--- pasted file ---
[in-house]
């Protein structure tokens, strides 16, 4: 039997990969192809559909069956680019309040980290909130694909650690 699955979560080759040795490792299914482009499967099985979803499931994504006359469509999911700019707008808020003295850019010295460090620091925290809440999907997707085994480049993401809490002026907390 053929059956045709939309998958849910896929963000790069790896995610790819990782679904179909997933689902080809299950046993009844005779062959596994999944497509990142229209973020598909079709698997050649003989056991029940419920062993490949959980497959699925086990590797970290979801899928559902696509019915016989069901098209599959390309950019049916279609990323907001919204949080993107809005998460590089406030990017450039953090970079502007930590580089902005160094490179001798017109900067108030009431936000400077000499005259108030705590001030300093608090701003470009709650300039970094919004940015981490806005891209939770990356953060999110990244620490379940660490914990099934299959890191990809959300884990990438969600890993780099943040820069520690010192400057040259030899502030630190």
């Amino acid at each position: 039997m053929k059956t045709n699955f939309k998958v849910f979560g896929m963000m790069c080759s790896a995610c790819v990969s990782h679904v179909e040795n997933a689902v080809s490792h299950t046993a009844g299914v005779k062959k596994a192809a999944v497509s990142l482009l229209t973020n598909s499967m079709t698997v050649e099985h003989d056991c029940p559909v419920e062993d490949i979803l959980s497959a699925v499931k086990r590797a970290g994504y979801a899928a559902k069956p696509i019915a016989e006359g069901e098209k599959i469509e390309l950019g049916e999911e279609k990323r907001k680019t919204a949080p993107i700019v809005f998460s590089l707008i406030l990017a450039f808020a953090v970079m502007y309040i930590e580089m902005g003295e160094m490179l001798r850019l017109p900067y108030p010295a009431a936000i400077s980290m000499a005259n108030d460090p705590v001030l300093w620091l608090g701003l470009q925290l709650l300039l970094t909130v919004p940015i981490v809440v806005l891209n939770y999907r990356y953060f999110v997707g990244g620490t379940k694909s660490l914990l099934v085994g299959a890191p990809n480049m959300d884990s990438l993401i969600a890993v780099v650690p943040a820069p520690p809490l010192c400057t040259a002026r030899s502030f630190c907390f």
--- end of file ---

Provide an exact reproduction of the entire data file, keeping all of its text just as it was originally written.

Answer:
[in-house]
């Protein structure tokens, strides 16, 4: 039997990969192809559909069956680019309040980290909130694909650690 699955979560080759040795490792299914482009499967099985979803499931994504006359469509999911700019707008808020003295850019010295460090620091925290809440999907997707085994480049993401809490002026907390 053929059956045709939309998958849910896929963000790069790896995610790819990782679904179909997933689902080809299950046993009844005779062959596994999944497509990142229209973020598909079709698997050649003989056991029940419920062993490949959980497959699925086990590797970290979801899928559902696509019915016989069901098209599959390309950019049916279609990323907001919204949080993107809005998460590089406030990017450039953090970079502007930590580089902005160094490179001798017109900067108030009431936000400077000499005259108030705590001030300093608090701003470009709650300039970094919004940015981490806005891209939770990356953060999110990244620490379940660490914990099934299959890191990809959300884990990438969600890993780099943040820069520690010192400057040259030899502030630190």
């Amino acid at each position: 039997m053929k059956t045709n699955f939309k998958v849910f979560g896929m963000m790069c080759s790896a995610c790819v990969s990782h679904v179909e040795n997933a689902v080809s490792h299950t046993a009844g299914v005779k062959k596994a192809a999944v497509s990142l482009l229209t973020n598909s499967m079709t698997v050649e099985h003989d056991c029940p559909v419920e062993d490949i979803l959980s497959a699925v499931k086990r590797a970290g994504y979801a899928a559902k069956p696509i019915a016989e006359g069901e098209k599959i469509e390309l950019g049916e999911e279609k990323r907001k680019t919204a949080p993107i700019v809005f998460s590089l707008i406030l990017a450039f808020a953090v970079m502007y309040i930590e580089m902005g003295e160094m490179l001798r850019l017109p900067y108030p010295a009431a936000i400077s980290m000499a005259n108030d460090p705590v001030l300093w620091l608090g701003l470009q925290l709650l300039l970094t909130v919004p940015i981490v809440v806005l891209n939770y999907r990356y953060f999110v997707g990244g620490t379940k694909s660490l914990l099934v085994g299959a890191p990809n480049m959300d884990s990438l993401i969600a890993v780099v650690p943040a820069p520690p809490l010192c400057t040259a002026r030899s502030f630190c907390f």